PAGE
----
This weekend, NASA will attempt to launch the Artemis 1 moon mission.

The Artemis 1 crew unanimously agreed to move forward with a liftoff attempt on Saturday, Sept. 3, from NASA's Kennedy Space Center in Florida during a meeting on Sept. 1. A two-hour window beginning at 2:17 p.m. is designated for the much-anticipated launch to take place.

Originally scheduled to launch on Monday morning (Aug. 29), Artemis 1 was delayed due to an issue with one of the four RS-25 engines that power the SLS core stage that was discovered during the countdown.

According to NASA experts, such thermal conditioning, accomplished by "bleeding" supercold liquid hydrogen propellant into the RS-25s, helps prevent a shock when the engines ignite.

Because the Artemis 1 crew was unable to resolve the issue before the launch window ended on Monday, the mission was postponed.

"There's no guarantee that we're going to get off on Saturday, but we're gonna try," Artemis mission manager Mike Sarafin said during a news conference on Sept.1.

Artemis 1 will launch an uncrewed Orion spacecraft into lunar orbit and back using a Space Launch System (SLS) rocket. It will be the SLS's and NASA's Artemis program's maiden mission, with the goal of establishing a permanent human presence on and around the moon by the late 2020s.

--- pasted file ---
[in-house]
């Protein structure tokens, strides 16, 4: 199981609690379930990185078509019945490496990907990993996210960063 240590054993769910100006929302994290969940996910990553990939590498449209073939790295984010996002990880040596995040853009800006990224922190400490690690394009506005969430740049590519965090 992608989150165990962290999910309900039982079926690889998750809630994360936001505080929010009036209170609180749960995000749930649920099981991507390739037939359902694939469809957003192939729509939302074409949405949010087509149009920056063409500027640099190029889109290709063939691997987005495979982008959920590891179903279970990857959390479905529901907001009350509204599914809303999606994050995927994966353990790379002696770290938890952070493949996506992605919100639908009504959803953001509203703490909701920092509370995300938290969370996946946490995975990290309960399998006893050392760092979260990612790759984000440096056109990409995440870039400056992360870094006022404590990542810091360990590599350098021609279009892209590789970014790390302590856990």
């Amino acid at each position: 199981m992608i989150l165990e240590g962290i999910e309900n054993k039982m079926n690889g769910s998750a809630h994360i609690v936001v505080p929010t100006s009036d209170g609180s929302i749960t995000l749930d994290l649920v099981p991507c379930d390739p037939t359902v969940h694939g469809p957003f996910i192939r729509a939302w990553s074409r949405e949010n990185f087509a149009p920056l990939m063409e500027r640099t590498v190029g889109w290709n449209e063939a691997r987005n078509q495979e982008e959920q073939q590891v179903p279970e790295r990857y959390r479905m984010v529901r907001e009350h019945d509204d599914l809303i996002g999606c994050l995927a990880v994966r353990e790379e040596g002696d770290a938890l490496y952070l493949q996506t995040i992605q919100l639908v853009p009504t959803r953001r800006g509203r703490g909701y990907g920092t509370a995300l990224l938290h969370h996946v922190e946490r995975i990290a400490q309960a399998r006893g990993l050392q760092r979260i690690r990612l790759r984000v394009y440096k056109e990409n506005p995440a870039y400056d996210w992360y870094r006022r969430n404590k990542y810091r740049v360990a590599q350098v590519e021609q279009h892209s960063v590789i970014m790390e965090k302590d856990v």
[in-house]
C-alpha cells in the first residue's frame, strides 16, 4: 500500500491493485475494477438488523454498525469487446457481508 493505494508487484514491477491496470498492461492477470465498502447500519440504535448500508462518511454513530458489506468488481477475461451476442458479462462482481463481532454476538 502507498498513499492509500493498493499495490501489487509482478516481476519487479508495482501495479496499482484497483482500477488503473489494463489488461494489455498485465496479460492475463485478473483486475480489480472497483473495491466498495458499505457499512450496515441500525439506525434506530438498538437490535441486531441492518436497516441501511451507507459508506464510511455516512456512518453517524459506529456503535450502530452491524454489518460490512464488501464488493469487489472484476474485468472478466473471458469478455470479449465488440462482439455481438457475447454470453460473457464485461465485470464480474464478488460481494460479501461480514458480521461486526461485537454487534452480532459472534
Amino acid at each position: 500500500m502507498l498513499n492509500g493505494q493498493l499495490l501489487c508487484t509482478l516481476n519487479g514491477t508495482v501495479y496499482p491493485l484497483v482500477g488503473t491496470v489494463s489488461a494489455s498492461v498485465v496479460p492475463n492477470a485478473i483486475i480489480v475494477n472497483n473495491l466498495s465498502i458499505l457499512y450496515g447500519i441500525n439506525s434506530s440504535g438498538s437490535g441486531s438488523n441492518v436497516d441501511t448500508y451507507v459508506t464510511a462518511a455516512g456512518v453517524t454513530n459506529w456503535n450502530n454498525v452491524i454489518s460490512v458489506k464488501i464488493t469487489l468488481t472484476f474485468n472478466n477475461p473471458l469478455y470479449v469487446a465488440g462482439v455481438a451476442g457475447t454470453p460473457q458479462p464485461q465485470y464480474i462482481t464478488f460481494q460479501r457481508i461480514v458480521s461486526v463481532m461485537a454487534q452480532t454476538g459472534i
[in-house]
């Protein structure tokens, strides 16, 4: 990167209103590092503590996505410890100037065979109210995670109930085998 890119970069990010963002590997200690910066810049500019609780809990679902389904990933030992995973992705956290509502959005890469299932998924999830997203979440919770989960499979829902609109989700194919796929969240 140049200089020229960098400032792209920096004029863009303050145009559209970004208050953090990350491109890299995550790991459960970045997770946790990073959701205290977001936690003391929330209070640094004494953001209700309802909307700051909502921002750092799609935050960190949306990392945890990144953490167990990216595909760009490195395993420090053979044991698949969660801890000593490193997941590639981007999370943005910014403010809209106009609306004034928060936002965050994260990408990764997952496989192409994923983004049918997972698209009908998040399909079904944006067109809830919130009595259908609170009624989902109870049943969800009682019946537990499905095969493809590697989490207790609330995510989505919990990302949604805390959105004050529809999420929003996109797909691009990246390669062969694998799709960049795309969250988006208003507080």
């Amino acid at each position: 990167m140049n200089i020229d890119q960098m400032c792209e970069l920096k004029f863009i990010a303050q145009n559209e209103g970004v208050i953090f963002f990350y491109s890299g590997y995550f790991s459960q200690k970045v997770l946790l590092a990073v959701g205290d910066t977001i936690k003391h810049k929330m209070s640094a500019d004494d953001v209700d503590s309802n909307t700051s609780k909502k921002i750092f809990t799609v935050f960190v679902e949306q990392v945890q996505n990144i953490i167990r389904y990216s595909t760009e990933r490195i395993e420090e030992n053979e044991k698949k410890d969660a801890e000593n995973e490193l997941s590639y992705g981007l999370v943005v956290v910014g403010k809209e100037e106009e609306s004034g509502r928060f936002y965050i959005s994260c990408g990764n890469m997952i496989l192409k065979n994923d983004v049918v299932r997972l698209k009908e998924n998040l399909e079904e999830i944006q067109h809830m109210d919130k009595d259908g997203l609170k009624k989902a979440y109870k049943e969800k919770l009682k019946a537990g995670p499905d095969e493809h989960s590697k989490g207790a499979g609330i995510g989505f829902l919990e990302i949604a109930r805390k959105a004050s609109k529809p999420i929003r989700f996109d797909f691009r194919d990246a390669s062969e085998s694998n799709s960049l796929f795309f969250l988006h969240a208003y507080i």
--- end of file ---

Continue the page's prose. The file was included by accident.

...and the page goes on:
"We have convinced ourselves without a shadow of a doubt that we have good, quality liquid hydrogen going through the engines. There's no fuzz on that," John Honeycutt, manager of the SLS program at NASA's Marshall Space Flight Center in Alabama said. "We know we had a bad sensor."

Artemis 1 would likely need to be moved off the launch pad and back to the enormous Vehicle Assembly Building at Kennedy Space Center in order to replace the sensor. On launch day, the team will keep the sensor in place and disregard any inaccurate readings since they don't believe that's essential or desirable, according to a statement from NASA this evening.

A minor hydrogen leak and a crack in the foam that is a component of the thermal protection system for the SLS core stage were two other problems that the Artemis 1 team examined. Team members reported this evening that the breach had been addressed. Additionally, merely "incremental risk acceptance," is needed for the foam fracture and the engine sensor problem.

"We're comfortable with our flight rationale and risk acceptance there," Sarafin said.